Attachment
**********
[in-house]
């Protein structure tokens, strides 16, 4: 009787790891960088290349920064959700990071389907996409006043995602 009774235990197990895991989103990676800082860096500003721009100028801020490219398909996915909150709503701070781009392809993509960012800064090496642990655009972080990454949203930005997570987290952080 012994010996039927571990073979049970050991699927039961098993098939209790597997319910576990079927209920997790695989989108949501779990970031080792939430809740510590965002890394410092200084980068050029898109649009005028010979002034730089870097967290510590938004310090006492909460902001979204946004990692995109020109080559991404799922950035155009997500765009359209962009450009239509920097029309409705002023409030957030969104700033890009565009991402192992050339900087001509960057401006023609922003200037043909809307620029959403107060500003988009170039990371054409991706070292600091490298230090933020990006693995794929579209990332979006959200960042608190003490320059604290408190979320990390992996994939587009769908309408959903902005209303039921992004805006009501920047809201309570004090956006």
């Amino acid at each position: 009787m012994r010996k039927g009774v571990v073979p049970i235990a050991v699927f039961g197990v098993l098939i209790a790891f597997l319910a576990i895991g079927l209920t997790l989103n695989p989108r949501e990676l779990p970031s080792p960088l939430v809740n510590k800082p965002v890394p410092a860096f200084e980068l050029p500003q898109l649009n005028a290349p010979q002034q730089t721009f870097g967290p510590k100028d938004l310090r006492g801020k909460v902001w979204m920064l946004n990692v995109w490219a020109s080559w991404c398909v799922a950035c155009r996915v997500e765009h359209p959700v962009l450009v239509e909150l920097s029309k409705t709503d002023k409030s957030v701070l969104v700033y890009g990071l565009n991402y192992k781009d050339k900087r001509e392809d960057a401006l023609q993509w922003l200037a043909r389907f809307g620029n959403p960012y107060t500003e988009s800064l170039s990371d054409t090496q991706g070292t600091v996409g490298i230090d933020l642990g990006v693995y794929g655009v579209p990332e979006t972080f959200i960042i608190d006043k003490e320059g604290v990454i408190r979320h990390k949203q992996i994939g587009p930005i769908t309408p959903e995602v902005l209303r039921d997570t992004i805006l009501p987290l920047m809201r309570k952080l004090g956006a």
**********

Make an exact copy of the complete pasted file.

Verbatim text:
[in-house]
């Protein structure tokens, strides 16, 4: 009787790891960088290349920064959700990071389907996409006043995602 009774235990197990895991989103990676800082860096500003721009100028801020490219398909996915909150709503701070781009392809993509960012800064090496642990655009972080990454949203930005997570987290952080 012994010996039927571990073979049970050991699927039961098993098939209790597997319910576990079927209920997790695989989108949501779990970031080792939430809740510590965002890394410092200084980068050029898109649009005028010979002034730089870097967290510590938004310090006492909460902001979204946004990692995109020109080559991404799922950035155009997500765009359209962009450009239509920097029309409705002023409030957030969104700033890009565009991402192992050339900087001509960057401006023609922003200037043909809307620029959403107060500003988009170039990371054409991706070292600091490298230090933020990006693995794929579209990332979006959200960042608190003490320059604290408190979320990390992996994939587009769908309408959903902005209303039921992004805006009501920047809201309570004090956006």
């Amino acid at each position: 009787m012994r010996k039927g009774v571990v073979p049970i235990a050991v699927f039961g197990v098993l098939i209790a790891f597997l319910a576990i895991g079927l209920t997790l989103n695989p989108r949501e990676l779990p970031s080792p960088l939430v809740n510590k800082p965002v890394p410092a860096f200084e980068l050029p500003q898109l649009n005028a290349p010979q002034q730089t721009f870097g967290p510590k100028d938004l310090r006492g801020k909460v902001w979204m920064l946004n990692v995109w490219a020109s080559w991404c398909v799922a950035c155009r996915v997500e765009h359209p959700v962009l450009v239509e909150l920097s029309k409705t709503d002023k409030s957030v701070l969104v700033y890009g990071l565009n991402y192992k781009d050339k900087r001509e392809d960057a401006l023609q993509w922003l200037a043909r389907f809307g620029n959403p960012y107060t500003e988009s800064l170039s990371d054409t090496q991706g070292t600091v996409g490298i230090d933020l642990g990006v693995y794929g655009v579209p990332e979006t972080f959200i960042i608190d006043k003490e320059g604290v990454i408190r979320h990390k949203q992996i994939g587009p930005i769908t309408p959903e995602v902005l209303r039921d997570t992004i805006l009501p987290l920047m809201r309570k952080l004090g956006a």